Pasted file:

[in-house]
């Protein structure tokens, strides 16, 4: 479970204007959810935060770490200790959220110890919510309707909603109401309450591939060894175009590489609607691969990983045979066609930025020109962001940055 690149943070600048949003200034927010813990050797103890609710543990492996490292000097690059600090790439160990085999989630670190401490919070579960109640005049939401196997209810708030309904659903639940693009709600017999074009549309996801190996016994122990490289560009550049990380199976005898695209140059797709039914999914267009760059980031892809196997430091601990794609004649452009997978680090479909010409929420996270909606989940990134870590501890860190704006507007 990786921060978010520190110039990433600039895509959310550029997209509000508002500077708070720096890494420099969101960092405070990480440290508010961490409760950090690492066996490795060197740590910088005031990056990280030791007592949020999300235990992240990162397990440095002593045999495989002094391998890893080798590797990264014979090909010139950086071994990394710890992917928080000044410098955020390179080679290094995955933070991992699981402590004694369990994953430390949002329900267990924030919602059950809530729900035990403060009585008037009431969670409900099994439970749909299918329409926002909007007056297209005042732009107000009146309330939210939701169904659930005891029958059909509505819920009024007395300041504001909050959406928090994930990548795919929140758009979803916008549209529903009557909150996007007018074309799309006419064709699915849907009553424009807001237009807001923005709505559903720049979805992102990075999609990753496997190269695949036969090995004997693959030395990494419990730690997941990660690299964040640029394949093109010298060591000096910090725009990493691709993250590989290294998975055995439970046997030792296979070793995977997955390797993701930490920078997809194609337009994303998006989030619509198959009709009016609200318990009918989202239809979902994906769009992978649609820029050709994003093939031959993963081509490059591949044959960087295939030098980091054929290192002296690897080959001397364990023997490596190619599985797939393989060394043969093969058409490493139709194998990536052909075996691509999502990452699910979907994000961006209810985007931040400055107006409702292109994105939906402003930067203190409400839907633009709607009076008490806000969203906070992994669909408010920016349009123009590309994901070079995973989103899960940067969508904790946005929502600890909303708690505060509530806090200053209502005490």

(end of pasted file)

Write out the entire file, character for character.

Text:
[in-house]
């Protein structure tokens, strides 16, 4: 479970204007959810935060770490200790959220110890919510309707909603109401309450591939060894175009590489609607691969990983045979066609930025020109962001940055 690149943070600048949003200034927010813990050797103890609710543990492996490292000097690059600090790439160990085999989630670190401490919070579960109640005049939401196997209810708030309904659903639940693009709600017999074009549309996801190996016994122990490289560009550049990380199976005898695209140059797709039914999914267009760059980031892809196997430091601990794609004649452009997978680090479909010409929420996270909606989940990134870590501890860190704006507007 990786921060978010520190110039990433600039895509959310550029997209509000508002500077708070720096890494420099969101960092405070990480440290508010961490409760950090690492066996490795060197740590910088005031990056990280030791007592949020999300235990992240990162397990440095002593045999495989002094391998890893080798590797990264014979090909010139950086071994990394710890992917928080000044410098955020390179080679290094995955933070991992699981402590004694369990994953430390949002329900267990924030919602059950809530729900035990403060009585008037009431969670409900099994439970749909299918329409926002909007007056297209005042732009107000009146309330939210939701169904659930005891029958059909509505819920009024007395300041504001909050959406928090994930990548795919929140758009979803916008549209529903009557909150996007007018074309799309006419064709699915849907009553424009807001237009807001923005709505559903720049979805992102990075999609990753496997190269695949036969090995004997693959030395990494419990730690997941990660690299964040640029394949093109010298060591000096910090725009990493691709993250590989290294998975055995439970046997030792296979070793995977997955390797993701930490920078997809194609337009994303998006989030619509198959009709009016609200318990009918989202239809979902994906769009992978649609820029050709994003093939031959993963081509490059591949044959960087295939030098980091054929290192002296690897080959001397364990023997490596190619599985797939393989060394043969093969058409490493139709194998990536052909075996691509999502990452699910979907994000961006209810985007931040400055107006409702292109994105939906402003930067203190409400839907633009709607009076008490806000969203906070992994669909408010920016349009123009590309994901070079995973989103899960940067969508904790946005929502600890909303708690505060509530806090200053209502005490």